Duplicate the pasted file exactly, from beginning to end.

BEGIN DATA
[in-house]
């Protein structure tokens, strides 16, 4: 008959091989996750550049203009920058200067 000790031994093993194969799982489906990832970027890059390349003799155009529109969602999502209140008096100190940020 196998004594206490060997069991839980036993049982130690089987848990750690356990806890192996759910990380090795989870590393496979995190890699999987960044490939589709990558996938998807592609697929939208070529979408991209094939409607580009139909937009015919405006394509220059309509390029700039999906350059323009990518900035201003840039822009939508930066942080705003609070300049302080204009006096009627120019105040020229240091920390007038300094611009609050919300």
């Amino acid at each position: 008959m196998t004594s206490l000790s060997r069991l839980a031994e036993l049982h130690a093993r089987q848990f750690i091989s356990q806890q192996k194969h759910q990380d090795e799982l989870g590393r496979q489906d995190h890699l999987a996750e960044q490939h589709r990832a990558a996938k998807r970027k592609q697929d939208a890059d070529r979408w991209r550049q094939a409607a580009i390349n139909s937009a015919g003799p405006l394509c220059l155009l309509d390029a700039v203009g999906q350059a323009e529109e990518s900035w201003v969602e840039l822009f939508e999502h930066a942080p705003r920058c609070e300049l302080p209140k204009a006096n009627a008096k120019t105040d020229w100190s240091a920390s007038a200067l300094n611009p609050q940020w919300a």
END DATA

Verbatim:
[in-house]
């Protein structure tokens, strides 16, 4: 008959091989996750550049203009920058200067 000790031994093993194969799982489906990832970027890059390349003799155009529109969602999502209140008096100190940020 196998004594206490060997069991839980036993049982130690089987848990750690356990806890192996759910990380090795989870590393496979995190890699999987960044490939589709990558996938998807592609697929939208070529979408991209094939409607580009139909937009015919405006394509220059309509390029700039999906350059323009990518900035201003840039822009939508930066942080705003609070300049302080204009006096009627120019105040020229240091920390007038300094611009609050919300």
């Amino acid at each position: 008959m196998t004594s206490l000790s060997r069991l839980a031994e036993l049982h130690a093993r089987q848990f750690i091989s356990q806890q192996k194969h759910q990380d090795e799982l989870g590393r496979q489906d995190h890699l999987a996750e960044q490939h589709r990832a990558a996938k998807r970027k592609q697929d939208a890059d070529r979408w991209r550049q094939a409607a580009i390349n139909s937009a015919g003799p405006l394509c220059l155009l309509d390029a700039v203009g999906q350059a323009e529109e990518s900035w201003v969602e840039l822009f939508e999502h930066a942080p705003r920058c609070e300049l302080p209140k204009a006096n009627a008096k120019t105040d020229w100190s240091a920390s007038a200067l300094n611009p609050q940020w919300a």